At Abert’s urging, Poinsett recruited Joseph Nicollet, a respected French emigre scientist whose “known eminence as an astronomer and Philosopher” added luster to the corps. Abert believed that Nicollet’s scientific procedures would produce “the best map that has yet been published of the United States west of the Mississippi.”(8) Nicollet’s expeditions in 1838 were the first sponsored by the newly independent Topographical Corps. Nicollet won attention by his systematic geographical work along the Mississippi and Missouri rivers and advanced the Topographical Corps’s scientific techniques by introducing the use of a barometer to measure altitudes above sea level. Abert and Poinsett also joined forces to support Nicollet’s elaborate project to fix by observation the locations of points across the nation. Poinsett especially encouraged Nicollet’s expeditions of 1838-39 to complete information about the region between the Missouri and Mississippi Rivers. Among his staff was a young lieutenant, John C. Fremont, who gained valuable experience as Nicollet’s assistant on journeys through today’s Minnesota and the Dakotas.(9)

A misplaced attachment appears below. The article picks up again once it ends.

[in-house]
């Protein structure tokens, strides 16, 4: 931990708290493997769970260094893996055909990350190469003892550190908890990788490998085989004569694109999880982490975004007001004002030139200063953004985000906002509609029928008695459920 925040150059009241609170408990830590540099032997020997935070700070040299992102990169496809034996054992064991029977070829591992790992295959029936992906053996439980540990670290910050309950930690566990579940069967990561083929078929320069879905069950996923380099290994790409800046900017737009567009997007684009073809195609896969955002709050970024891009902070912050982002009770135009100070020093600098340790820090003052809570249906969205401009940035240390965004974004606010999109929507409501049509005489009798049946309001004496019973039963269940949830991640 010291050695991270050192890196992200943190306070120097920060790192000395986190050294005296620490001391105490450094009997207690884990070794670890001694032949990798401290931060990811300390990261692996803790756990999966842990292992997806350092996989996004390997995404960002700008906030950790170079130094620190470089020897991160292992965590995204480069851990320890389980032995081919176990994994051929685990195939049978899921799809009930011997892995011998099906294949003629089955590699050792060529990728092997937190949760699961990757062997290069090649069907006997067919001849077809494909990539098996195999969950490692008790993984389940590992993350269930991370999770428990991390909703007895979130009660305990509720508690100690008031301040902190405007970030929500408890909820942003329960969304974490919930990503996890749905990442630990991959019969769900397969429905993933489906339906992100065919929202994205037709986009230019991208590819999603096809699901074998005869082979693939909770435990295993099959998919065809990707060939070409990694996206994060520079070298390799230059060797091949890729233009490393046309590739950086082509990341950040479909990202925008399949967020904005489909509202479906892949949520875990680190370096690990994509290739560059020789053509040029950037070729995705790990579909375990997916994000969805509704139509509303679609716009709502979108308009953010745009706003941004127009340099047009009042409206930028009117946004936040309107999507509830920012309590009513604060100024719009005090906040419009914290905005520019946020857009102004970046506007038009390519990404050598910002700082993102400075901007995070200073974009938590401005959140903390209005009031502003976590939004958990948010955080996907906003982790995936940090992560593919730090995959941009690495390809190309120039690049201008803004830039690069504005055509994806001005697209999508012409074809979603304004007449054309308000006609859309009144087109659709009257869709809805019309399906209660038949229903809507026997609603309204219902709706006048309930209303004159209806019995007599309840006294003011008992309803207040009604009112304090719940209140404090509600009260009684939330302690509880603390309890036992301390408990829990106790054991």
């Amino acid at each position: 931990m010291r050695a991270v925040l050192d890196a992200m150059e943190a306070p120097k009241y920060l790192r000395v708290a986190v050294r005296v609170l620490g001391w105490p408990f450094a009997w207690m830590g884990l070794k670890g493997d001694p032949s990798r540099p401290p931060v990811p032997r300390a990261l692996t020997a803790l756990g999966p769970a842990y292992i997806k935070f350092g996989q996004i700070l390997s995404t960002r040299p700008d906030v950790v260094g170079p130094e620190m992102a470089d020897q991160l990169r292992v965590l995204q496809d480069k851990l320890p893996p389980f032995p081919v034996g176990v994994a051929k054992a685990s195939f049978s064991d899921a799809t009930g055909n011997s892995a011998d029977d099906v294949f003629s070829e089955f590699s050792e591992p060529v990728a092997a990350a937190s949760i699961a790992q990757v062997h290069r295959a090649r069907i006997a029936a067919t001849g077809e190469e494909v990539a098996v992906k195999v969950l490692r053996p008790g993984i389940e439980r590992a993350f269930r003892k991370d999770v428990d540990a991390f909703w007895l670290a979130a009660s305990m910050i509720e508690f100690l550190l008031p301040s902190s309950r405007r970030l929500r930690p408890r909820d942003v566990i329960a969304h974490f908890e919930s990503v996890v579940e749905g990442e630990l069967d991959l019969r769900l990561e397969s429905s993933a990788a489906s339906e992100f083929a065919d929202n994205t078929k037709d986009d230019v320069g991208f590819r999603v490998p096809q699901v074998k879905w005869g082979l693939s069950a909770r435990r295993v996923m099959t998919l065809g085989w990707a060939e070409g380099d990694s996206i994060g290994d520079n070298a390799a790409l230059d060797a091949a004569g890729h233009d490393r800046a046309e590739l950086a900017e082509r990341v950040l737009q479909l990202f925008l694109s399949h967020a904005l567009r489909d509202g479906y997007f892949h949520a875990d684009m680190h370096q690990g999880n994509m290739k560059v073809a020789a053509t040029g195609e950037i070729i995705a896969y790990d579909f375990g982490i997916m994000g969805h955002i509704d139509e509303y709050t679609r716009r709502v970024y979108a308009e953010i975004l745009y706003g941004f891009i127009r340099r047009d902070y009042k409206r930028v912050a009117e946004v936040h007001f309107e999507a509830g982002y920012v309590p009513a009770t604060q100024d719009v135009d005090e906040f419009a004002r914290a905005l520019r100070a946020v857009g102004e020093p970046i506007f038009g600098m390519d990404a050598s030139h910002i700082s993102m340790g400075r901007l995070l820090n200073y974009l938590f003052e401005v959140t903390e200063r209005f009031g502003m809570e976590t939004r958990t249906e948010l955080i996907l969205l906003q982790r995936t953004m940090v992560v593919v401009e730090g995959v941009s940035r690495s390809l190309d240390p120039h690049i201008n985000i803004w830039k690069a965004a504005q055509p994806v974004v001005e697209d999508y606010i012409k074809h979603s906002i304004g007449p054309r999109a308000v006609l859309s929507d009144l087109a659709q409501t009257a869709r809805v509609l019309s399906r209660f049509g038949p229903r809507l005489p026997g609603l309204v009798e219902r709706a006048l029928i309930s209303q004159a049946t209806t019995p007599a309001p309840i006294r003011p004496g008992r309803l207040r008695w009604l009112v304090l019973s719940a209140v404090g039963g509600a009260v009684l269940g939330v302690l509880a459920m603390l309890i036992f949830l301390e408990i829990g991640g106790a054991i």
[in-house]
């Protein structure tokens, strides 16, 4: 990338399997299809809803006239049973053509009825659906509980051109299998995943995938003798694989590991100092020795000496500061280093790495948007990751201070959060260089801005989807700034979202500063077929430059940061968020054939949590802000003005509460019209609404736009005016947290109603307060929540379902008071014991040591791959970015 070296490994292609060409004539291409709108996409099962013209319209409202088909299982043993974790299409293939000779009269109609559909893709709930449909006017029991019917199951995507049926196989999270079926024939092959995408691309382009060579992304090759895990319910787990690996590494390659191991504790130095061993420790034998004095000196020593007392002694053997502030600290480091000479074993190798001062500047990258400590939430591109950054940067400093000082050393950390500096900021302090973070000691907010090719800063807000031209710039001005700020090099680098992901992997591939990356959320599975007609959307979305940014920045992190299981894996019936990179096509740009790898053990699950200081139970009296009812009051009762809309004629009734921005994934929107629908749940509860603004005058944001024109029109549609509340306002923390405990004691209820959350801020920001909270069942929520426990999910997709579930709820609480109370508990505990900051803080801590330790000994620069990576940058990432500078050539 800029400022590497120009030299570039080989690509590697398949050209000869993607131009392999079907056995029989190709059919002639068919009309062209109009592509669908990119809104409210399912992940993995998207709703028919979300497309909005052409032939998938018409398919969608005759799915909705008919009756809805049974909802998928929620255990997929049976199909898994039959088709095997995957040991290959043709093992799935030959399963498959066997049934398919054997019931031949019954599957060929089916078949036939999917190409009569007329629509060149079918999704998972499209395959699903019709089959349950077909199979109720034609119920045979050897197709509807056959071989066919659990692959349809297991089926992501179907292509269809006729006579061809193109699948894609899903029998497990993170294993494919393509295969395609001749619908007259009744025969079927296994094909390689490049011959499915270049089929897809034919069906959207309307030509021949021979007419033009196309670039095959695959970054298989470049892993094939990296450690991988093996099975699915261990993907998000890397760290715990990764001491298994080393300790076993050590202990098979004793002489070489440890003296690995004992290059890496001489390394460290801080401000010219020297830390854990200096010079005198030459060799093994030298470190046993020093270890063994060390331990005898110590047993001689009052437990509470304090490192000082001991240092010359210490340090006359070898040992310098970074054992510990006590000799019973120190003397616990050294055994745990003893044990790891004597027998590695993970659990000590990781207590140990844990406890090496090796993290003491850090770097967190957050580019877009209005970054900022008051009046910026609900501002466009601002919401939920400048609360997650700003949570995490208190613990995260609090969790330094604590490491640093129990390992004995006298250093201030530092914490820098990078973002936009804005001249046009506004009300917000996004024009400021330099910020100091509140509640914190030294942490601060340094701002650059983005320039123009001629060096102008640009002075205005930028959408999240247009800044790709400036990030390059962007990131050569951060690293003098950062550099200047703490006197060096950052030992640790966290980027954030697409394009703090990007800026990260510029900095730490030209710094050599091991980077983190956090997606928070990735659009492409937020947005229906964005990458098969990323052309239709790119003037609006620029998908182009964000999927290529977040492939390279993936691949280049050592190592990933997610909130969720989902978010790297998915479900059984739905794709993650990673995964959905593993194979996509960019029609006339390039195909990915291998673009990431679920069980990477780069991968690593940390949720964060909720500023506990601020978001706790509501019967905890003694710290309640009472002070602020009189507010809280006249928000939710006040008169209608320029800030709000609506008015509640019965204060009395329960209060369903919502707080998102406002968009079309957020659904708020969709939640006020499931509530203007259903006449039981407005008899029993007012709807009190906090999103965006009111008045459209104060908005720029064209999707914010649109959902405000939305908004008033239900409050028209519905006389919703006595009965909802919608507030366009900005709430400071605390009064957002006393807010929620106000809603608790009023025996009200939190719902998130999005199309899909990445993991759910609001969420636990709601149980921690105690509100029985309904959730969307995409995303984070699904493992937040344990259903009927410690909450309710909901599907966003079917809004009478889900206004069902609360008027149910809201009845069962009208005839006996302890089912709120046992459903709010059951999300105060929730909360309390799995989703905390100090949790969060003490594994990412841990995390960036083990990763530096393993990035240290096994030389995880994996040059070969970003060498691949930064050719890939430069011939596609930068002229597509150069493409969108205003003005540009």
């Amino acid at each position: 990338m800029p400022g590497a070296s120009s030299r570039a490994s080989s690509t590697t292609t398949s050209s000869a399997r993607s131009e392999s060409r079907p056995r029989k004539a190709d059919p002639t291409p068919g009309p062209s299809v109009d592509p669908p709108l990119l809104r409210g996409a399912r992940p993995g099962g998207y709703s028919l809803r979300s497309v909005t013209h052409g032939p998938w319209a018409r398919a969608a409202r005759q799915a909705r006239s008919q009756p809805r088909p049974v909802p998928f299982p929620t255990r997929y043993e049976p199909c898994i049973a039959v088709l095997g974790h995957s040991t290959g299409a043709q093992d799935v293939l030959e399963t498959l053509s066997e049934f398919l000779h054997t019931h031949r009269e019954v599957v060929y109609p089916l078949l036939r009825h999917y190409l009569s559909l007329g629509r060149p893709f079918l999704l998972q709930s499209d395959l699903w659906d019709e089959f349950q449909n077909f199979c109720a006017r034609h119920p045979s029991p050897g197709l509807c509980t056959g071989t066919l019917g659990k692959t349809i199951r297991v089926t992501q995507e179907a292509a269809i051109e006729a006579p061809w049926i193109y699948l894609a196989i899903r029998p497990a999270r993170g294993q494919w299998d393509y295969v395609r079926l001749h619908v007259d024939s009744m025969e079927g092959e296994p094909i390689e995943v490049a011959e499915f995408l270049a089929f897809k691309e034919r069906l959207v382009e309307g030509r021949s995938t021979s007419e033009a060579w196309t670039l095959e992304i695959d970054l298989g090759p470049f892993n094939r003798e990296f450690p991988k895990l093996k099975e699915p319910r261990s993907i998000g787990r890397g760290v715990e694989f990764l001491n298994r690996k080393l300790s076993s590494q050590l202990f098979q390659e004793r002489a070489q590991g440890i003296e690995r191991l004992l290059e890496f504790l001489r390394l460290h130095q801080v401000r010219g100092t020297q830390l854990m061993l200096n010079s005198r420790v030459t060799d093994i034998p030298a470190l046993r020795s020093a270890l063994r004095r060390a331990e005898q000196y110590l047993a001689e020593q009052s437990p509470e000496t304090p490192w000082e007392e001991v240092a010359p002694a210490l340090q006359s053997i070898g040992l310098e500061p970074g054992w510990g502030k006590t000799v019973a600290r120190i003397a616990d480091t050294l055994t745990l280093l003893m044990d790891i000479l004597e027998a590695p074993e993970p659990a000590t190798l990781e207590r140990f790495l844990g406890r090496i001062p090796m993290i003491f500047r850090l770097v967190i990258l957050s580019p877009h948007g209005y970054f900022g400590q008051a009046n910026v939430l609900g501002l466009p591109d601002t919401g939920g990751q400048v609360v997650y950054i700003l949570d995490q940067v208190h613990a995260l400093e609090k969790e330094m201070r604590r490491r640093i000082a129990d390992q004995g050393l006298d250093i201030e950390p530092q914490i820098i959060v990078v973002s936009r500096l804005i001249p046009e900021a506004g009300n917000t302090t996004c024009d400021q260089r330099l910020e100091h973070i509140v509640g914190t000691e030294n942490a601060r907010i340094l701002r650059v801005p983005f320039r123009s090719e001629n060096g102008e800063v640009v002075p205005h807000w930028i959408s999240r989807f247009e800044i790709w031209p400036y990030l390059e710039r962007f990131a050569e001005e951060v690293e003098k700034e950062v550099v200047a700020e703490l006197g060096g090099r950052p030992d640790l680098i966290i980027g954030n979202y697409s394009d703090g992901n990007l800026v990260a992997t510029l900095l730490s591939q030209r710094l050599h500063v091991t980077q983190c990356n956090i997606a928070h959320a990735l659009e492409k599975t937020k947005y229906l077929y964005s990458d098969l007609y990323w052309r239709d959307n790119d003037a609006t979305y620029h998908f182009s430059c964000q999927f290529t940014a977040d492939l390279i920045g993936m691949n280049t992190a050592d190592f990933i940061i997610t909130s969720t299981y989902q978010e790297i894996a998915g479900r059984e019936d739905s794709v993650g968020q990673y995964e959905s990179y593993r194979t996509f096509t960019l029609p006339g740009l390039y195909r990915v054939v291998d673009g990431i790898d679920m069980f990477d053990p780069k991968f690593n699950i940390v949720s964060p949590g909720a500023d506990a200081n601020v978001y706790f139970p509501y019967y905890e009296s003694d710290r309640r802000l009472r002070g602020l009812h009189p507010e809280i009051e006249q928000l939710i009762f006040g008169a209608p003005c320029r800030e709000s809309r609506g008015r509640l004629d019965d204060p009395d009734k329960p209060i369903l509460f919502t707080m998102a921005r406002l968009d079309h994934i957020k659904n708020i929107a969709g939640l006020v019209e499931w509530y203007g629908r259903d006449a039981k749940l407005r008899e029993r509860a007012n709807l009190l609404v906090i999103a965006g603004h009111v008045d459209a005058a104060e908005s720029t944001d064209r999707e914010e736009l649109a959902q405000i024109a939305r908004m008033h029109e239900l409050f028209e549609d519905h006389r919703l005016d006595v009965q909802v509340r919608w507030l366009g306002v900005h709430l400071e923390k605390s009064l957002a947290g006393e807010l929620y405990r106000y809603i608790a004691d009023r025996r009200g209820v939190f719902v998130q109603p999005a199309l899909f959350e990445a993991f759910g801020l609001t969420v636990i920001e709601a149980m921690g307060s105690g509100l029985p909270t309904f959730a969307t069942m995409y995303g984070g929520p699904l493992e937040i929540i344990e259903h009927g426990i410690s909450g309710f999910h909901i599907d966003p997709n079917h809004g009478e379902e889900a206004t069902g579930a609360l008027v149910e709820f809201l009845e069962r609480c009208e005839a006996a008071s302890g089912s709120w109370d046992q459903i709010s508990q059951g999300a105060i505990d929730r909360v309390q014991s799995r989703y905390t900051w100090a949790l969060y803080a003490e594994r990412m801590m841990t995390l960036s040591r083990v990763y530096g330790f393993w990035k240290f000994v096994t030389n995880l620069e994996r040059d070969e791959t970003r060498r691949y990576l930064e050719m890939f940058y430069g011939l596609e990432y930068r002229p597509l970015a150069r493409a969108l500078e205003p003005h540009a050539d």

In his 1839 Congressional report, Poinsett continued to urge an ambitious program of exploration. Praising the “activity, order, and good management” of Abert’s corps, he recommended extending “our researches over the Rocky Mountains to the shores of the Pacific Ocean.” Further, he added:

It is believed that these explorations, cautiously and slowly conducted,

will prove much more useful in their results, both as regards the geography

and natural history of that portion of our country, than the great

expeditions which have preceded them, and which could not devote the time

necessary to acquire the accurate information now sought for.(10)